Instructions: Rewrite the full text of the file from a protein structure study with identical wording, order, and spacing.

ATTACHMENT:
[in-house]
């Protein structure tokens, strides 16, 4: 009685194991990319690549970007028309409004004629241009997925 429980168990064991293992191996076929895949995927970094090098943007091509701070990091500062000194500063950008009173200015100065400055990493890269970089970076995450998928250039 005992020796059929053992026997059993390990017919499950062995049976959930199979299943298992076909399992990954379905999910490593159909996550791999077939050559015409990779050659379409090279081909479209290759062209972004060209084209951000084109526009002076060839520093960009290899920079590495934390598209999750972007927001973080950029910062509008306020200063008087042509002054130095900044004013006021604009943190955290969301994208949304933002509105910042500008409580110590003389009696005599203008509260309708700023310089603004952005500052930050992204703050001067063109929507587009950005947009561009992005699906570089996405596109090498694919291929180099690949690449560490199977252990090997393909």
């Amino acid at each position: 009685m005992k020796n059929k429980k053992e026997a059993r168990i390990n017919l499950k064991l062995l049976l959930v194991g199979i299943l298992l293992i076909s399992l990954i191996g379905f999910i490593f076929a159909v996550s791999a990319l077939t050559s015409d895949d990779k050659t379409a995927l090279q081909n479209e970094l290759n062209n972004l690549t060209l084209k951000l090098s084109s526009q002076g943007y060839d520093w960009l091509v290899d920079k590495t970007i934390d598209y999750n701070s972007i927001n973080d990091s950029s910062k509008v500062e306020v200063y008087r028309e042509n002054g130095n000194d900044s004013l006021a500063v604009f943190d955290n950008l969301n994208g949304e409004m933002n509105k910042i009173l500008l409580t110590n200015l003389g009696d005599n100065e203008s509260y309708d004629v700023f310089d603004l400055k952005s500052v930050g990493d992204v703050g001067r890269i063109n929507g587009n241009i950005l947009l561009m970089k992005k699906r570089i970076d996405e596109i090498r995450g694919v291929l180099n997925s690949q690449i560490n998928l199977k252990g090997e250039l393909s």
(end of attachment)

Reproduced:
[in-house]
């Protein structure tokens, strides 16, 4: 009685194991990319690549970007028309409004004629241009997925 429980168990064991293992191996076929895949995927970094090098943007091509701070990091500062000194500063950008009173200015100065400055990493890269970089970076995450998928250039 005992020796059929053992026997059993390990017919499950062995049976959930199979299943298992076909399992990954379905999910490593159909996550791999077939050559015409990779050659379409090279081909479209290759062209972004060209084209951000084109526009002076060839520093960009290899920079590495934390598209999750972007927001973080950029910062509008306020200063008087042509002054130095900044004013006021604009943190955290969301994208949304933002509105910042500008409580110590003389009696005599203008509260309708700023310089603004952005500052930050992204703050001067063109929507587009950005947009561009992005699906570089996405596109090498694919291929180099690949690449560490199977252990090997393909």
């Amino acid at each position: 009685m005992k020796n059929k429980k053992e026997a059993r168990i390990n017919l499950k064991l062995l049976l959930v194991g199979i299943l298992l293992i076909s399992l990954i191996g379905f999910i490593f076929a159909v996550s791999a990319l077939t050559s015409d895949d990779k050659t379409a995927l090279q081909n479209e970094l290759n062209n972004l690549t060209l084209k951000l090098s084109s526009q002076g943007y060839d520093w960009l091509v290899d920079k590495t970007i934390d598209y999750n701070s972007i927001n973080d990091s950029s910062k509008v500062e306020v200063y008087r028309e042509n002054g130095n000194d900044s004013l006021a500063v604009f943190d955290n950008l969301n994208g949304e409004m933002n509105k910042i009173l500008l409580t110590n200015l003389g009696d005599n100065e203008s509260y309708d004629v700023f310089d603004l400055k952005s500052v930050g990493d992204v703050g001067r890269i063109n929507g587009n241009i950005l947009l561009m970089k992005k699906r570089i970076d996405e596109i090498r995450g694919v291929l180099n997925s690949q690449i560490n998928l199977k252990g090997e250039l393909s």